SANTA CRUZ ISLAND BRANDS

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SANTA CRUZ ISLAND BRANDS

The custom of branding is by no means a modern one. When Hernan Cortes landed in Mexico in 1519, he introduced to the New World the first branded livestock. Branding was deemed necessary to establish ownership of co-grazing livestock on open range lands. In 1770 Alta California (Spain) passed a law making it mandatory that all cattle, horses, mules and sheep be branded. Each Mission had its own brand, and as ranch grants were made to private owners, these owners were required to adapt a personal livestock mark. To keep brands straight and to prevent duplication, a Libro de Fierros (brand book) was kept by the local Justice of the Peace.

March 29, 1855, James B. Shaw recorded both a brand and an ear mark with the County of Santa Barbara. Shaw is known to have managed ranching on Santa Cruz Island from 1855-1869, and presumably this brand was used on island livestock.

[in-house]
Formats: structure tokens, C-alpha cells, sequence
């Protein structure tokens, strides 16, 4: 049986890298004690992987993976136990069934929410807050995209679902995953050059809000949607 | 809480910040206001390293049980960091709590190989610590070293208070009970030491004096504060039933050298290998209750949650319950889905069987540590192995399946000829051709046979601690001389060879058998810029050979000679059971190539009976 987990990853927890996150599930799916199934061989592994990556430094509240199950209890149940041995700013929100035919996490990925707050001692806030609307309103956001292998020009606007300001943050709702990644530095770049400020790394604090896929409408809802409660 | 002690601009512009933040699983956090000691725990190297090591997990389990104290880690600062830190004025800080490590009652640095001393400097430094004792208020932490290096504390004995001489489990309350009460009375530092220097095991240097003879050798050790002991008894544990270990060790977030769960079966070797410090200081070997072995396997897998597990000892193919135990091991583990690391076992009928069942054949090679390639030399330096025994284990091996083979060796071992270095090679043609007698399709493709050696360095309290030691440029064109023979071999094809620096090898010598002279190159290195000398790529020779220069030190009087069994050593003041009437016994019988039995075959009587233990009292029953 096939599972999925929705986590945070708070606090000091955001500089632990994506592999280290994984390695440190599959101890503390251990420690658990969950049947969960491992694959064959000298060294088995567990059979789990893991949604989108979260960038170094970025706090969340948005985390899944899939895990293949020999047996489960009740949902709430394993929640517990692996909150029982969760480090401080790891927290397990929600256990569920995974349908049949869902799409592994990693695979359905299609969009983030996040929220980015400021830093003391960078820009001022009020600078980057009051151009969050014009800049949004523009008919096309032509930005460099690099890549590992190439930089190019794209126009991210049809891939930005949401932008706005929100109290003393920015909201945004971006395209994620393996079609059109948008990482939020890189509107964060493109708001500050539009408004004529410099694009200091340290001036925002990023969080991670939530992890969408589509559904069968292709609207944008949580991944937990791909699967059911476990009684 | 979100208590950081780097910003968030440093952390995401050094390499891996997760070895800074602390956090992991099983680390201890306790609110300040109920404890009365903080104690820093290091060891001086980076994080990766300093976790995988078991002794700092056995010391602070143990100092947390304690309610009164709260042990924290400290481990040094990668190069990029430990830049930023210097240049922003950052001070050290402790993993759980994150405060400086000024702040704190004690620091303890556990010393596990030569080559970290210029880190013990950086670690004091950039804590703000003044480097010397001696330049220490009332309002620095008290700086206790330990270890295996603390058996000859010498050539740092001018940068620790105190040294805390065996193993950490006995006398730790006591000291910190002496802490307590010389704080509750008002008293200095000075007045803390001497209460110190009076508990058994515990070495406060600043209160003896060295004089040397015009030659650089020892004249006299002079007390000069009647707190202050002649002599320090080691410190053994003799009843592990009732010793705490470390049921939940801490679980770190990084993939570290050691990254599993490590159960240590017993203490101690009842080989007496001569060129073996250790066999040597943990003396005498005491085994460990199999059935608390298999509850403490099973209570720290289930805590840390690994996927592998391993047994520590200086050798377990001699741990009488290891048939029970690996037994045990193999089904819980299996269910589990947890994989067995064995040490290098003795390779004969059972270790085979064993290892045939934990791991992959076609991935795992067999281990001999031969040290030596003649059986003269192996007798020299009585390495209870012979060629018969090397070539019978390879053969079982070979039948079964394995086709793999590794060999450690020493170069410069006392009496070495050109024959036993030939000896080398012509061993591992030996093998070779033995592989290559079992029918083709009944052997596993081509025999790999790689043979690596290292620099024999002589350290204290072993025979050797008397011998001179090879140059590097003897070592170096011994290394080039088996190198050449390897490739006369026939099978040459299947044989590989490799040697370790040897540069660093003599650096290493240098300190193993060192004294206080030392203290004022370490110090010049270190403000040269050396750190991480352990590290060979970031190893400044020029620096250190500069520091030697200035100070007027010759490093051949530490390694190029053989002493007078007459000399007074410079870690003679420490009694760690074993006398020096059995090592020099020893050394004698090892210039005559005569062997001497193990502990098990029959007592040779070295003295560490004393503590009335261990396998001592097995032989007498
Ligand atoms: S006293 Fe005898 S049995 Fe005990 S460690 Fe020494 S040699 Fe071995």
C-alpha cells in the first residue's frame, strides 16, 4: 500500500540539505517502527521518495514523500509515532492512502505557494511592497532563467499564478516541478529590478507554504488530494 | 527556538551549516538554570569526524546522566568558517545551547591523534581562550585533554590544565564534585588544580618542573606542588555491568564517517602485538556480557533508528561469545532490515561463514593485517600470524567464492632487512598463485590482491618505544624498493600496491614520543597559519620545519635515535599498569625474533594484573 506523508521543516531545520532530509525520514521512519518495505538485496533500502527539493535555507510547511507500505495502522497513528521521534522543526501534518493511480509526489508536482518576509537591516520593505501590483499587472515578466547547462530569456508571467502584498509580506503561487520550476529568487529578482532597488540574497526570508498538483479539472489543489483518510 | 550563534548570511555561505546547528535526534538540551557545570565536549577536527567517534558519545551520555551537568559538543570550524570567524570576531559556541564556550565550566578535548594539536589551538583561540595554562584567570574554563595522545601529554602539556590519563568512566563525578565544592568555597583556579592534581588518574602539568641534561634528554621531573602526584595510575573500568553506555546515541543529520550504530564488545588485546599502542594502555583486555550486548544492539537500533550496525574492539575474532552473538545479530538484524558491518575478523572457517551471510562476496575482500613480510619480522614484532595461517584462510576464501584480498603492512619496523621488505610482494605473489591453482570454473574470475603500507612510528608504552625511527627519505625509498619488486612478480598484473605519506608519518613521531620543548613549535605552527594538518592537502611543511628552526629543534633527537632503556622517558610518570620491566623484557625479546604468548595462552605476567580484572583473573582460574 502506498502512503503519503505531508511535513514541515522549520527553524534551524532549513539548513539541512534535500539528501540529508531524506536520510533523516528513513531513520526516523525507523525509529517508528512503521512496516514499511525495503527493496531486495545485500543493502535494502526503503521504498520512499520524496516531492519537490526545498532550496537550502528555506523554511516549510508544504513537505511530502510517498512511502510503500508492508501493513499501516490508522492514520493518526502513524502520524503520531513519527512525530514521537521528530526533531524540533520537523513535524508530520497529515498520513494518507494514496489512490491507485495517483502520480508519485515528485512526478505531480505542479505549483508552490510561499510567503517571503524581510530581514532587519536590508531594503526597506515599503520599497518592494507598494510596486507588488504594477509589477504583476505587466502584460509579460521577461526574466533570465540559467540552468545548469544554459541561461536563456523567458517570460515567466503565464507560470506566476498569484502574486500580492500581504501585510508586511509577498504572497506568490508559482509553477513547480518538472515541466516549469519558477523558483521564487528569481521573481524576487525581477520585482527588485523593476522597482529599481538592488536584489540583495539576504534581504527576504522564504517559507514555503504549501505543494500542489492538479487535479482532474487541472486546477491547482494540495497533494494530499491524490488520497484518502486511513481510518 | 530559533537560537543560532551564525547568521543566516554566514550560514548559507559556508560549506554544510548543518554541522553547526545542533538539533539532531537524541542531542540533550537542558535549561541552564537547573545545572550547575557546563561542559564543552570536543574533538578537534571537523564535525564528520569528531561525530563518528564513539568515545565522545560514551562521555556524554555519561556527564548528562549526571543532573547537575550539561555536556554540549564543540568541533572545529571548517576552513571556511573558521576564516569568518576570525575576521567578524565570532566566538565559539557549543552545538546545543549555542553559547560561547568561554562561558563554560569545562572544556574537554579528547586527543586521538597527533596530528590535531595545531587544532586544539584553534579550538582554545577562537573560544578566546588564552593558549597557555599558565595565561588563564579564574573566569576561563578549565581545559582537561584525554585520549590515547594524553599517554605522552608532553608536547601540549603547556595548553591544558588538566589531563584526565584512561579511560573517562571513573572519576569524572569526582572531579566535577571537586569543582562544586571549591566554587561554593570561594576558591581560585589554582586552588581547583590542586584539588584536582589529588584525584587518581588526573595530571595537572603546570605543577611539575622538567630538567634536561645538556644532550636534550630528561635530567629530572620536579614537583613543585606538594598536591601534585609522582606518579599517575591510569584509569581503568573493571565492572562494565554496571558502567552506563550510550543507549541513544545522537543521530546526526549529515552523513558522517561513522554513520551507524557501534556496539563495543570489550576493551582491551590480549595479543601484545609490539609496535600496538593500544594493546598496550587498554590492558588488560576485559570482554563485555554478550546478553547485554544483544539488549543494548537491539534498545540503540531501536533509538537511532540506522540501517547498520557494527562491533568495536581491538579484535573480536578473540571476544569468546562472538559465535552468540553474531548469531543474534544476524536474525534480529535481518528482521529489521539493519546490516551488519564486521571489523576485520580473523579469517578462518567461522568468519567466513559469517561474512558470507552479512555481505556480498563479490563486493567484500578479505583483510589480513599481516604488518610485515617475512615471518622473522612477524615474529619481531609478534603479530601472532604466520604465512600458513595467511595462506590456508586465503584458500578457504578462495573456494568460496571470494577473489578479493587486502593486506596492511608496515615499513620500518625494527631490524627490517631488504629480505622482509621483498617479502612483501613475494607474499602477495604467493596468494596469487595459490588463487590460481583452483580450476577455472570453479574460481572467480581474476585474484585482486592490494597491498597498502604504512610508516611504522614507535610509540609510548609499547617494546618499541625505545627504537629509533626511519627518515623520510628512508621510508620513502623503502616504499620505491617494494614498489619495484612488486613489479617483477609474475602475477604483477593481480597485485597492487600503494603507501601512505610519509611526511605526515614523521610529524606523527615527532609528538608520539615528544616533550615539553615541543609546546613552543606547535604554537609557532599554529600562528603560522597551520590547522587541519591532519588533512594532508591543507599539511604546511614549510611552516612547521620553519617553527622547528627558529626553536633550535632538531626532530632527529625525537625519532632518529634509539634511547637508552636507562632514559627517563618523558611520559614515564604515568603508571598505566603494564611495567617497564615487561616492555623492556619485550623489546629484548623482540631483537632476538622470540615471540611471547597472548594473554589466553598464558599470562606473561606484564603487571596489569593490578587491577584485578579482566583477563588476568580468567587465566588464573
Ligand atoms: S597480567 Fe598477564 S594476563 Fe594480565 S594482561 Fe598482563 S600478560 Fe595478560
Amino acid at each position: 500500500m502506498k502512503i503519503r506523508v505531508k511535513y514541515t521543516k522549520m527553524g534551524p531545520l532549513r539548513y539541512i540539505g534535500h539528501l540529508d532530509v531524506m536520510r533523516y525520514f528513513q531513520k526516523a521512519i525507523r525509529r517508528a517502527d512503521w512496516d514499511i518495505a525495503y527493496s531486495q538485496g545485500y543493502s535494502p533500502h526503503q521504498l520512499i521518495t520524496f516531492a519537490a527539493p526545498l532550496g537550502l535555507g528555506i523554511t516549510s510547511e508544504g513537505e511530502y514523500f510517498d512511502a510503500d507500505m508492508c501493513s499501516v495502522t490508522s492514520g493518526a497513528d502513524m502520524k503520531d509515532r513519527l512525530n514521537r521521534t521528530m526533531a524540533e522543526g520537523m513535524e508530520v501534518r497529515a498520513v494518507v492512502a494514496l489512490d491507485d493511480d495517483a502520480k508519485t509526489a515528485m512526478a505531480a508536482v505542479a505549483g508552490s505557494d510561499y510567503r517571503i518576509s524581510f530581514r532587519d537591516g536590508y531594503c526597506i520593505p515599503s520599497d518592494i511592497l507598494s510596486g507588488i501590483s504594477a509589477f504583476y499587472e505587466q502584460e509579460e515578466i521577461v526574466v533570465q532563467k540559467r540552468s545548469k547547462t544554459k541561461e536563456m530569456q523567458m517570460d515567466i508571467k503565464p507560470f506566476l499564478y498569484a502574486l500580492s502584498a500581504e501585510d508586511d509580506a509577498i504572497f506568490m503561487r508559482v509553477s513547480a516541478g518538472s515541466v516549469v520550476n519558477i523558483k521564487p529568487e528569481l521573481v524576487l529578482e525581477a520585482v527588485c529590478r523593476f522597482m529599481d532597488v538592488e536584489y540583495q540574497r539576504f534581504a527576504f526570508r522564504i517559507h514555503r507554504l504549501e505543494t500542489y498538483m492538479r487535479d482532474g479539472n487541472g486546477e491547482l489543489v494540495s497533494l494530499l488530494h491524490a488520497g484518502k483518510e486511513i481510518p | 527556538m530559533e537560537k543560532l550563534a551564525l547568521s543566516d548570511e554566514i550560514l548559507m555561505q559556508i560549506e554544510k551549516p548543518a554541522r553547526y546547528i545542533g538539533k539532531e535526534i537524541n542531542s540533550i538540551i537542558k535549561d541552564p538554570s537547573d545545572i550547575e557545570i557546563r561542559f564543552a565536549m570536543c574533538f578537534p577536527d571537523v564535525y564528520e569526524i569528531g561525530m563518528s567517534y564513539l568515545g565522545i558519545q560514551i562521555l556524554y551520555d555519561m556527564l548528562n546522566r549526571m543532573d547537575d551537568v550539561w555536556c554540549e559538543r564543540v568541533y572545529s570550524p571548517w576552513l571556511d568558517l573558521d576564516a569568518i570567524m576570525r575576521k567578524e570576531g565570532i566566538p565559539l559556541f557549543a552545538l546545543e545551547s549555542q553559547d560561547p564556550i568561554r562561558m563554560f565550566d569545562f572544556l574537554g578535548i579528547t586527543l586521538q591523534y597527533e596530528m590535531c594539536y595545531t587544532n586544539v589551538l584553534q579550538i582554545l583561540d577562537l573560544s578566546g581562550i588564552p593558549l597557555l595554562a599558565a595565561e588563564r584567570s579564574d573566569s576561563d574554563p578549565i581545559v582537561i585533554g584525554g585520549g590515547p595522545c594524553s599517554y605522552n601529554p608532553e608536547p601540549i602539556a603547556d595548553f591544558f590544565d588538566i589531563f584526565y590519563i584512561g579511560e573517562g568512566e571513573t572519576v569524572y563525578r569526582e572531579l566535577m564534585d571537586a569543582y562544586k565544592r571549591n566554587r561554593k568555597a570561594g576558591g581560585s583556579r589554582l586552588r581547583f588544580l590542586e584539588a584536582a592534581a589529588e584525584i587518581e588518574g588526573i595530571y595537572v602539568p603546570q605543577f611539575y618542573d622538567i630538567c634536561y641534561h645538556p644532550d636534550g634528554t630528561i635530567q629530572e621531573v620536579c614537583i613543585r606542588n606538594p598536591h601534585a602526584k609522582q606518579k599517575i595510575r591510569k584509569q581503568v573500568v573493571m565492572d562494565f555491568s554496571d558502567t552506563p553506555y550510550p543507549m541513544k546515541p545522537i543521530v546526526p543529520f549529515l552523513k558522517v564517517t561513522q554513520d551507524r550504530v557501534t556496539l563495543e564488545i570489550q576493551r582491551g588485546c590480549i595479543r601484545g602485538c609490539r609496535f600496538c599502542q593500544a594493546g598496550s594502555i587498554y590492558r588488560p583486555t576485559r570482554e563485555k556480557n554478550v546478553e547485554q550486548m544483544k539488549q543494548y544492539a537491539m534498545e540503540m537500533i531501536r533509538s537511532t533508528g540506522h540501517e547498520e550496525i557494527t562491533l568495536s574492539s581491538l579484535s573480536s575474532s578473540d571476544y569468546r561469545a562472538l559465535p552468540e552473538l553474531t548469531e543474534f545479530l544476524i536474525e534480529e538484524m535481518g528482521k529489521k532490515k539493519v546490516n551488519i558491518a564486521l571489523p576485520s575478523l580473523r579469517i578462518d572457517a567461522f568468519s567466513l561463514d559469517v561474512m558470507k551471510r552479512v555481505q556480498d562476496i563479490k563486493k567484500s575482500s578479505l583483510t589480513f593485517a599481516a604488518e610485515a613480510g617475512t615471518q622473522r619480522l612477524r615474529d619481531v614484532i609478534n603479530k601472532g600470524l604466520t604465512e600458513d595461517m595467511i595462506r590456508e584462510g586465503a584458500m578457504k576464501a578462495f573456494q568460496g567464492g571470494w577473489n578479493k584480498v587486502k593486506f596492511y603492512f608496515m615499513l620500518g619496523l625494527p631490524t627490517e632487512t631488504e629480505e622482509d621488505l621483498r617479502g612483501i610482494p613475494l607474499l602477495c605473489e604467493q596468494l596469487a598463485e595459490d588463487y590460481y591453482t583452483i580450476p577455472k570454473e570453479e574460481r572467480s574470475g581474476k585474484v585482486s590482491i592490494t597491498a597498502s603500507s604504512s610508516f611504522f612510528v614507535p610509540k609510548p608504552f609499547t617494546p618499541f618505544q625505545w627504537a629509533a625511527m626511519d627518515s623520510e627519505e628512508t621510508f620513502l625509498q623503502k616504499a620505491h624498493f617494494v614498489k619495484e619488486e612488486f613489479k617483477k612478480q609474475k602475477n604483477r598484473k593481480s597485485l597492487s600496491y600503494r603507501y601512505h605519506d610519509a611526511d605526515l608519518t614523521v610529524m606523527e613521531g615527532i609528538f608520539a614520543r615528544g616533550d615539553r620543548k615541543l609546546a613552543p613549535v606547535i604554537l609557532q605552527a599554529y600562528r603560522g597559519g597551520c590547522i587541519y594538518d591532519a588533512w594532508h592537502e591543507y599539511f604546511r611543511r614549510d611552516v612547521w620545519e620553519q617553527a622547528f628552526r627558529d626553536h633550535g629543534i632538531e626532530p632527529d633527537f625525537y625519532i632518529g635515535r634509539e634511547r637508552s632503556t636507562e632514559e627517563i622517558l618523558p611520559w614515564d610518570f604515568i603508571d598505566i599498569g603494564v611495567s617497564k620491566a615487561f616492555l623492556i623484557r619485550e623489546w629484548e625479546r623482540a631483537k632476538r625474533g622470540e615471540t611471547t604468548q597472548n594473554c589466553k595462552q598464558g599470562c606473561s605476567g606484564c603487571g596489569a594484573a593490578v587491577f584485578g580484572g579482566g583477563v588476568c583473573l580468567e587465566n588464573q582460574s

With the formation of the Santa Cruz Island Company in 1869 also came the registration of the Company's first brand, an "S" over a Cross in a circle.



In 1918 it was altered to an "S" followed by a Cross, without the circle, to be placed on the animal's left hip. Designated as Brand #1840 in the State registry (which now has over 50,000 brands), this brand was transferred to Edwin Stanton in 1937, the year he purchased the western 9/10ths of Santa Cruz Island. In 1957 it was again transferred, but this time back into the Company's name. After the 1987 death of Ed Stanton's son, Carey Stanton, the brand was transferred to the Santa Cruz Island Foundation, where it remains today.